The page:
Cover Image: The Almanack

The Almanack

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Member Reviews

Thank you NetGalley and Black Thorn for the eARC.
An impressive read with a good story, a terrific sense of place and lots of interesting facts about life in 1752 in rural England.  I was also fascinated by the fact that Almanac(k)s were so enormously popular...I didn't realize almanacs were around in those days.
Tabitha Hart, after a heartfelt request by her mother, reluctantly leaves her beloved life in London for Netherlea, the village she grew up in.
Unfortunately her mum is already dead (drowned) and she's surrounded by antagonistic villagers, with her young child to look after (a task she doesn't relish) while being broke.  She's suspicious about her mum's death and determined to find the killer.
I hate to admit that I wasn't particularly good at solving the riddles at the start of every chapter, a good thing the answers are at the end of the book!
A clever mystery (kudos to the author) which I recommend highly.
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This book was a delight from start to finish, weaving folklore, romance, family tensions and murder alongside descriptions of bucolic splendour and also the harsh realities of village life in the mid 18th century. It is a well researched book and preceding each chapter was an authentic riddle (with answers at the back of the book) that linked to the contents of the chapter and I really enjoyed trying to solve the little mysteries. The characters were all brought to life in the most evocative way, even those that were primarily to move the plot along , and I could practically see the village of Netherlea and all its inhabitants in front of me as I read further on. The writing flows at a good pace and the clever tying up of all the loose threads reminded me a little of Dickens crossed with Hardy, but brought bang up to date. 

My thanks go to the publishers and Net Galley for the advanced copy in return for an honest review.
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Well, sure I like puzzles, riddles and historical mysteries. This sounded intriguing enough, but there was a sort of women’s fiction aspect to it. Nevertheless, I went for it…and came out thoroughly ambivalent.  Didn’t love it, didn’t hate it. This is a novel told in riddles, which is fun enough as far as gimmicks go. Each chapter starts off with an old timey riddle, the answer to which is usually featured within the following pages. The riddles were actually fun, I was able tom solve a good amount of them to my delight and if you can’t don’t worry, the answers are given at the end of the book. The plot was somewhat less entertaining or maybe it was the Regency romance like characters, but at any rate, a young woman named Tabitha returns to her native village of Netherlea after being away in Londontown earning money the old fashioned way. Is that a plain enough euphemism for prostitution? Anyway, upon her return, Tabitha finds that her mother died in mysterious circumstances and decides to investigate it. The villagers are unsurprisingly unforthcoming and unfriendly. But there’s a handsome newcomer Nathaniel Starling who’s more than willing to offer an entire variety of helping limbs. And obviously, there’s also an almanac, a very popular thing of the time, a book that combines practical information such as the times of sun rising and setting and downright bizarre ambiguous ominous predictions. One of those entries also precedes and plays out in each chapter. And so the mystery slowly unravels straight down to a nice plot twist to the delight of all mystery fans. The final riddle is solved and the final curtain of the happily ever after descends. All. So. Neat. So what didn’t quite work for me? Difficult to put into words…a certain lacey quality to the writing. It’s an inherently dark story, but there’s a certain light quaint aspect to the narration, like it has a level to maintain to appeal to its target audience, which I bet (and going by the GR reviews I’m right) are ladies who love their historical mysteries without too much grime and viscera. What one might (and should, to coin the phrase) refer to as a mother or mother in law book. Which is completely fine, not every book has to delve into the darkest nightmares of the mind…although you’d think ones about murders might. Anyway…the plot was fairly drawn out. The writing was perfectly fine for what it was. A very easy read, nothing challenging outside of the riddles. The historical setting was cleverly centered around the 1752 calendar change, although the confusion of disappeared days not really utilized to the maximum effect. There’s also a chance that Georgian era doesn’t quite fascinate the way Victorian era does, although the pop culture thing they had going on with the almanacs and riddles is certainly kinda fun. All in all, a decent, fairly entertaining read, but nothing memorable, notable or exceptional about it. And yet unquestionably very appealing to a certain readership. Thanks Netgalley.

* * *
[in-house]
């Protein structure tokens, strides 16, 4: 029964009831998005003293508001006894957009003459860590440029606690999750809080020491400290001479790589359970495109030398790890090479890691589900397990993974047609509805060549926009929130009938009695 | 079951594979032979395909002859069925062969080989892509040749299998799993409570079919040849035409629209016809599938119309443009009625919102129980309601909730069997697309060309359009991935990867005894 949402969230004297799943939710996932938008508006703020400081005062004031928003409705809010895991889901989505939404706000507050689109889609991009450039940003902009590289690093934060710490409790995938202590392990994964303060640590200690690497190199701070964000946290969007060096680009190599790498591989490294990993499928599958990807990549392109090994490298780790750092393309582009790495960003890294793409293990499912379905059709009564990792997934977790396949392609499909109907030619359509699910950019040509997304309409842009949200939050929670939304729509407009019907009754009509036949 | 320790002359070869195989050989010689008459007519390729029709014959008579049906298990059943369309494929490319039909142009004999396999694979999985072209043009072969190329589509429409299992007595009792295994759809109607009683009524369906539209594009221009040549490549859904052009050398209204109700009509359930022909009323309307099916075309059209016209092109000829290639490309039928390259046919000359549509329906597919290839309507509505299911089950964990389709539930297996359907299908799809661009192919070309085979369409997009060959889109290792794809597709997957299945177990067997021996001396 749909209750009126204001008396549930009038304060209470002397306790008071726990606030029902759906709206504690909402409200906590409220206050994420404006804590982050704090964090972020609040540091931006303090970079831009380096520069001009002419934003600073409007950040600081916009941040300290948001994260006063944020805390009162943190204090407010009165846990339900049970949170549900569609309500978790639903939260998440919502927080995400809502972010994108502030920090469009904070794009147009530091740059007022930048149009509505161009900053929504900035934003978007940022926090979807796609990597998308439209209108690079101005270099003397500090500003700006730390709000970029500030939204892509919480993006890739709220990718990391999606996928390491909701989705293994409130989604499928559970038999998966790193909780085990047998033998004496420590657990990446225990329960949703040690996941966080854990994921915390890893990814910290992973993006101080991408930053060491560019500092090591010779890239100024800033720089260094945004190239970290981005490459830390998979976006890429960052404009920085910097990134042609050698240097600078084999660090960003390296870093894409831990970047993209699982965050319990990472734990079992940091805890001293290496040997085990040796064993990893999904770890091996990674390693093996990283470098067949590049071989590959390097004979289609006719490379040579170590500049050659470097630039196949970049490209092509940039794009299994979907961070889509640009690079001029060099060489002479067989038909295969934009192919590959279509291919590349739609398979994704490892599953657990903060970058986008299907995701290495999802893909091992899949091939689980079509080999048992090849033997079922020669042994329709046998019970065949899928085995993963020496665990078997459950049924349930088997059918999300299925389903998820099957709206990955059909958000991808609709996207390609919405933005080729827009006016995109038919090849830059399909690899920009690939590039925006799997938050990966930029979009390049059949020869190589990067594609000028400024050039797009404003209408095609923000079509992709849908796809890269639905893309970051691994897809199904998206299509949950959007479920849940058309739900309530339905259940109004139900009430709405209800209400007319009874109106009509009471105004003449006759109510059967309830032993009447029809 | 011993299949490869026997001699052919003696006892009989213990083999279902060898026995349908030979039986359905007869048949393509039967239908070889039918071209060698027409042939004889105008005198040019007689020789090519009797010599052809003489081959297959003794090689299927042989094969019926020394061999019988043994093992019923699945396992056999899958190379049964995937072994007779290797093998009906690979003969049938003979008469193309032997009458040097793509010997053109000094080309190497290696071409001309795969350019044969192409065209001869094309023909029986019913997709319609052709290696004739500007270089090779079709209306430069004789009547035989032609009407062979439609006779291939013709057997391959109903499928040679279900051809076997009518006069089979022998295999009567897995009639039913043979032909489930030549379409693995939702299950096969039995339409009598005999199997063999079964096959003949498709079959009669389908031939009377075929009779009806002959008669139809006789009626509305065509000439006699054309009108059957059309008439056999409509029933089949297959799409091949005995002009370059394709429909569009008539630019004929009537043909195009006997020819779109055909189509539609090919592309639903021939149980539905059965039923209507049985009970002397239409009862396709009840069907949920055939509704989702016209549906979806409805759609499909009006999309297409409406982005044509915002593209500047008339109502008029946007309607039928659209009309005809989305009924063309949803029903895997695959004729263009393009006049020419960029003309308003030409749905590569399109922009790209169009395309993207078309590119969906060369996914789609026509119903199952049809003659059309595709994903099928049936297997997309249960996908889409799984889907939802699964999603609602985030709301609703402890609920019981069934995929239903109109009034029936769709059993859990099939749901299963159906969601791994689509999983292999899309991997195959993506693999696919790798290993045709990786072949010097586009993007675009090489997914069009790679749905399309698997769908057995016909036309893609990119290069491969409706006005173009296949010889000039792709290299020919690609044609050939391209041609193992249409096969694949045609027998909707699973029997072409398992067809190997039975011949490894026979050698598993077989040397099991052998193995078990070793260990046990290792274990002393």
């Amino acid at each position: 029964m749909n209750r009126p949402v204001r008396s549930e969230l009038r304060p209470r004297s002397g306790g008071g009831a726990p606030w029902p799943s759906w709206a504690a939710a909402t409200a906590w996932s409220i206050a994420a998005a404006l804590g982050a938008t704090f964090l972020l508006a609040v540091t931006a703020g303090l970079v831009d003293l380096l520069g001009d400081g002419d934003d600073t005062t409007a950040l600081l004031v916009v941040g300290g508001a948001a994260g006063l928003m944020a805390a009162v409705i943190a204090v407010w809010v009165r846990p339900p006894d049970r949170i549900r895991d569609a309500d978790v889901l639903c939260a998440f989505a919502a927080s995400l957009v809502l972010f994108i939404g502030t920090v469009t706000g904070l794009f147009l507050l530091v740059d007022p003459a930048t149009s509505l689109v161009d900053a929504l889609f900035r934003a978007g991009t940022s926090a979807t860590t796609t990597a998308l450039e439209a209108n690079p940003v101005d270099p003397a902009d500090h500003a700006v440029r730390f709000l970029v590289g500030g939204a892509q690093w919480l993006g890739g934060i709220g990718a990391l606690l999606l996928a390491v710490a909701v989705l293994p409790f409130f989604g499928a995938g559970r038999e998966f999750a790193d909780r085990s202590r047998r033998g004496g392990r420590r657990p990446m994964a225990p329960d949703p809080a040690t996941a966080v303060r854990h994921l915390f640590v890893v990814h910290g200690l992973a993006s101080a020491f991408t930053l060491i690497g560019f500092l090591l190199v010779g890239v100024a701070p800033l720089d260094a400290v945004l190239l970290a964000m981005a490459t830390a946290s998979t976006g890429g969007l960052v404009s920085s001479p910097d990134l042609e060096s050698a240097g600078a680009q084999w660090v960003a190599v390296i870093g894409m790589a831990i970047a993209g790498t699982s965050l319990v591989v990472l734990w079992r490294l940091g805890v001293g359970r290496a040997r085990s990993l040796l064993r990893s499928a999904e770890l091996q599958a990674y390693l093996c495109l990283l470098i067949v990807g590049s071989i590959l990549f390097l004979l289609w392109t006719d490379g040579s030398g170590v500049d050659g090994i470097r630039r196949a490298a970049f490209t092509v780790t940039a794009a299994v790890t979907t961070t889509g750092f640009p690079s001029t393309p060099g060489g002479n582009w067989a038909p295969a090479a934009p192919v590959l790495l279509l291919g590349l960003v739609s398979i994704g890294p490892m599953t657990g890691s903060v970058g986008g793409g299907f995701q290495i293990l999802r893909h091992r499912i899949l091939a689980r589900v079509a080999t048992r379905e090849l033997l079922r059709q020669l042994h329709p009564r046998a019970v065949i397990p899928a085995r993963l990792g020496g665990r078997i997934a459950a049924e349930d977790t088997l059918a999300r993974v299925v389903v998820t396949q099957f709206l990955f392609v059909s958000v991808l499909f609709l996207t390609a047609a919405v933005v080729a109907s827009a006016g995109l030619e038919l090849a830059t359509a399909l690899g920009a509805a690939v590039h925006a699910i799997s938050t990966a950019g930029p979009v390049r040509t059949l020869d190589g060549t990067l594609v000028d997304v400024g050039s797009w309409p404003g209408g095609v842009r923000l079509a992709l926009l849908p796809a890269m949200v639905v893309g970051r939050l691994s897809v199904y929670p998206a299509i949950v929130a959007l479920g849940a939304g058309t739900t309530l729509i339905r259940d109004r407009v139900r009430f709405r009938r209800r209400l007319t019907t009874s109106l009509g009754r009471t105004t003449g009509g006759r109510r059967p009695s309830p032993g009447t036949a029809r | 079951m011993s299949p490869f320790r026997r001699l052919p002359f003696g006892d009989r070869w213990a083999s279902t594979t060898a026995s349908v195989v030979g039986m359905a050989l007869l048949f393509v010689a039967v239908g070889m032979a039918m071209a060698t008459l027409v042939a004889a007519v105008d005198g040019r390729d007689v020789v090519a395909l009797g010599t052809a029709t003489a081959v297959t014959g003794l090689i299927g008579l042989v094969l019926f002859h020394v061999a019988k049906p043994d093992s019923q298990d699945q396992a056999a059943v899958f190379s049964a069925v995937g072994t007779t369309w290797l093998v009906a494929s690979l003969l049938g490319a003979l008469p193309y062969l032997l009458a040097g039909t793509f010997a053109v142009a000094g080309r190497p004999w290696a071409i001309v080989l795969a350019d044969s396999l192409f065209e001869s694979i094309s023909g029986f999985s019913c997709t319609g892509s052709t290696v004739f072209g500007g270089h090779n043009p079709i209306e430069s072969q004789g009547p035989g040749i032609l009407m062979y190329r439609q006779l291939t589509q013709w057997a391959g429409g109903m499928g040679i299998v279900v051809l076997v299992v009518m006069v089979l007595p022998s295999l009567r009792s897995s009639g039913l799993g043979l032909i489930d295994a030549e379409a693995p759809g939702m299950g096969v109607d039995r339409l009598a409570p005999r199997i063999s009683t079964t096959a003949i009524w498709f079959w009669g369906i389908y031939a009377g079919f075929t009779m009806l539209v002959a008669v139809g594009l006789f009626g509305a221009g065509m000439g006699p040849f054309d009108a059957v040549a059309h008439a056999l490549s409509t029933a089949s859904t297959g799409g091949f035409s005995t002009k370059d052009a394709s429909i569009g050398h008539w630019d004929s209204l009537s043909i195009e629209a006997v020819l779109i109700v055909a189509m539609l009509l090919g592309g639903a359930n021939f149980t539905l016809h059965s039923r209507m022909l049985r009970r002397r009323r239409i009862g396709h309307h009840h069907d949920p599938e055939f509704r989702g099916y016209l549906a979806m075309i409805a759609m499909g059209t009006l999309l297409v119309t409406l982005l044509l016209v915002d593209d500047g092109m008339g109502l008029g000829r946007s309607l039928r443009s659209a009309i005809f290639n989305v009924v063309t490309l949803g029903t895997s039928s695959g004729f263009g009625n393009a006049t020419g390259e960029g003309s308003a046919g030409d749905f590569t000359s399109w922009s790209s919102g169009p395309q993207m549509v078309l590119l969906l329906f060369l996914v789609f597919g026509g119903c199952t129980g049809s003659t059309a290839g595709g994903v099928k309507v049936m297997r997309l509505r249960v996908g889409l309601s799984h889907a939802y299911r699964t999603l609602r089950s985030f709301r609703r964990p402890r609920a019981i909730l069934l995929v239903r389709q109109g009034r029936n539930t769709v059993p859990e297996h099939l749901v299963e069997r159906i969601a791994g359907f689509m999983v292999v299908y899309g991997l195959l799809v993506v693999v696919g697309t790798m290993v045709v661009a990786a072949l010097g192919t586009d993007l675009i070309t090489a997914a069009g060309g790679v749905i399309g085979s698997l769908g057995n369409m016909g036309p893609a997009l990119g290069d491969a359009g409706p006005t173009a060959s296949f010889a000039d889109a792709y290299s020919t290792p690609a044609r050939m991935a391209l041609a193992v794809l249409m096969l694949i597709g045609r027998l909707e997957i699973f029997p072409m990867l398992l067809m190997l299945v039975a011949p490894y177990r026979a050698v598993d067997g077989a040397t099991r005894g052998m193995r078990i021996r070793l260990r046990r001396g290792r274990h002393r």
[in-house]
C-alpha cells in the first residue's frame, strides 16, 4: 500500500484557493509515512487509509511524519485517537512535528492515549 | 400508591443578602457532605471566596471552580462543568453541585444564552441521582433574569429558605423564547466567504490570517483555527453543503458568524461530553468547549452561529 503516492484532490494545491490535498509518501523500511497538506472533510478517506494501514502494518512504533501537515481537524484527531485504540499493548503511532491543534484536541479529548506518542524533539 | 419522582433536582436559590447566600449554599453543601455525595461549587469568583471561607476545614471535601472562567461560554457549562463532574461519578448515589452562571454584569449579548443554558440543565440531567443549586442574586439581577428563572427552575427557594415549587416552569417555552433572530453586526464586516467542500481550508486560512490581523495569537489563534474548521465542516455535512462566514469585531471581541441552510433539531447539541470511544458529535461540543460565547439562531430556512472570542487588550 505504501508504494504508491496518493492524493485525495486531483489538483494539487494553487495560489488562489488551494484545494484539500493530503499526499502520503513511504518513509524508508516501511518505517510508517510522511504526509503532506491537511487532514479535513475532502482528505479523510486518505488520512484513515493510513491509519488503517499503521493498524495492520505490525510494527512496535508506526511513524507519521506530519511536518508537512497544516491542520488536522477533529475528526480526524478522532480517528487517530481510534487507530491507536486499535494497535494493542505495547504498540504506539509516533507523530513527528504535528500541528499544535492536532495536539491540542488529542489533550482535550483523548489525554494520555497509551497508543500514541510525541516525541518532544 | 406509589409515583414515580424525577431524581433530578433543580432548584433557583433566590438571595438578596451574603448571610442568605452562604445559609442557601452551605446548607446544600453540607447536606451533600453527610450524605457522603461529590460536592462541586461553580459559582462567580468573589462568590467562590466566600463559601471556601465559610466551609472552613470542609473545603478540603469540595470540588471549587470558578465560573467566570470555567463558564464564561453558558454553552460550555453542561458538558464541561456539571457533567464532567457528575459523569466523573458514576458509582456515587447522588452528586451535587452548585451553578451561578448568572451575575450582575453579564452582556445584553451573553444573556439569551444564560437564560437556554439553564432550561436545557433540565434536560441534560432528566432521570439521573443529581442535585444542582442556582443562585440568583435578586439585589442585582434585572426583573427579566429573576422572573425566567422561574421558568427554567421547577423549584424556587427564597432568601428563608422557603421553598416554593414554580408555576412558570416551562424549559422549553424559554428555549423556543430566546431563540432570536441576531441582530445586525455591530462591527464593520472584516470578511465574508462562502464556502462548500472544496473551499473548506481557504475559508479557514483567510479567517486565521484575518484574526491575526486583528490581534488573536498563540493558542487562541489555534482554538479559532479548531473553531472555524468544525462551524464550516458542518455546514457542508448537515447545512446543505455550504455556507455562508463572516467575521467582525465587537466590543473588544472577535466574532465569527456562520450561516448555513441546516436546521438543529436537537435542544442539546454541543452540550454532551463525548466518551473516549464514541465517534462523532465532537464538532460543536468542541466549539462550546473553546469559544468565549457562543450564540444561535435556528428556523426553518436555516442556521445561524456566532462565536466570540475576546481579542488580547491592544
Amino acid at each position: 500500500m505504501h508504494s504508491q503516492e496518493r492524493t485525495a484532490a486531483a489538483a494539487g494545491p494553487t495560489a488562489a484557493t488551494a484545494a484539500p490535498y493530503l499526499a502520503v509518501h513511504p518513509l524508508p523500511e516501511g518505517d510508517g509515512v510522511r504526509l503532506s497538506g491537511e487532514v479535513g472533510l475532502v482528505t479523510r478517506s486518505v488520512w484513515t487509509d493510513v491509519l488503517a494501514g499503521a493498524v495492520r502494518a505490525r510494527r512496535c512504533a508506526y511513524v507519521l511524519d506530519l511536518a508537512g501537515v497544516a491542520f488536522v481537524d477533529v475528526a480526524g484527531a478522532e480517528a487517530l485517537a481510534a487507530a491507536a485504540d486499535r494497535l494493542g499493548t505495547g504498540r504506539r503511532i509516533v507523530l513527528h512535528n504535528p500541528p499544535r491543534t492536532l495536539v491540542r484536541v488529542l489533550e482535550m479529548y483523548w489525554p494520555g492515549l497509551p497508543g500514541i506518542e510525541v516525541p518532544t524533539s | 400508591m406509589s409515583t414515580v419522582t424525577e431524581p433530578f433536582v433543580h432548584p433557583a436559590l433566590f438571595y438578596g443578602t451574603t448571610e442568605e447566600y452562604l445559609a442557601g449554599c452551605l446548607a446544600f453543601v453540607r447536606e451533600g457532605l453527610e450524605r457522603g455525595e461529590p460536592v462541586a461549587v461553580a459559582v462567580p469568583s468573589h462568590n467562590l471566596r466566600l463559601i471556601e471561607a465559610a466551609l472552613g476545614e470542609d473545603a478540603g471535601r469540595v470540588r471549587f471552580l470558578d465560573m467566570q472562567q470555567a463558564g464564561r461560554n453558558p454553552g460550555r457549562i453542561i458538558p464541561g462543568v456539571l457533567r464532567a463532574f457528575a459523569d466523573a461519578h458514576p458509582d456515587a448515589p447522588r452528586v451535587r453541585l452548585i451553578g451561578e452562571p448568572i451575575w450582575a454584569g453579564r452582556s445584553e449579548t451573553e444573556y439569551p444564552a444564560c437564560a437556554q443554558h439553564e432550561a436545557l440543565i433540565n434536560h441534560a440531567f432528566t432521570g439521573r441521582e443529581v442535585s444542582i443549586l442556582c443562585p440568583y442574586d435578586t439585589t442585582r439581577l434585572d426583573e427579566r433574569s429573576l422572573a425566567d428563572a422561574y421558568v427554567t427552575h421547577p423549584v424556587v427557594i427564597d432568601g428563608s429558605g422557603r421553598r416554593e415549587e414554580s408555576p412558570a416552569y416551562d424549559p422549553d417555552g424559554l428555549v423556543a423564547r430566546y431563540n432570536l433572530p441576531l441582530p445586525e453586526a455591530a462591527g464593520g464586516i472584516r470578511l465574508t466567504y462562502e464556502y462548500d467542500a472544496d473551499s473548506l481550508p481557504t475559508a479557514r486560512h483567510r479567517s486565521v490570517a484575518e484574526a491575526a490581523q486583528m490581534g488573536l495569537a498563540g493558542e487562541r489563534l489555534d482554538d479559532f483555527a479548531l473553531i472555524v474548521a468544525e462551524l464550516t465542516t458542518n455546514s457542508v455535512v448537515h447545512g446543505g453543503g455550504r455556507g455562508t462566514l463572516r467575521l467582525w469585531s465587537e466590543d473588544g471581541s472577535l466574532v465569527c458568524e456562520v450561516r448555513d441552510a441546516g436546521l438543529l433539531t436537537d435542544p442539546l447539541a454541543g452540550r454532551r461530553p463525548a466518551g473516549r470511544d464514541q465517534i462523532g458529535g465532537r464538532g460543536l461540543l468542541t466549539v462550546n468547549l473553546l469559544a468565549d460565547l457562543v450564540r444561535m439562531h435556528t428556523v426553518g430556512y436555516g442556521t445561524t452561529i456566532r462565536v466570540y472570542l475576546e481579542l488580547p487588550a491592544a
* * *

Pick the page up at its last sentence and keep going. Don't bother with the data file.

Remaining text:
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Murder, mystery, riddles and puzzles.  A great story with lots of twists.  The historical setting is very well done and I really enjoyed the insight into almanacs.  The main characters slowly reveal their better qualities as initial suspicions are put aside.  Tension is maintained right through to the final chapter and there is plenty to keep the reader guessing. 
A thoroughly enjoyable read that insight recommended.
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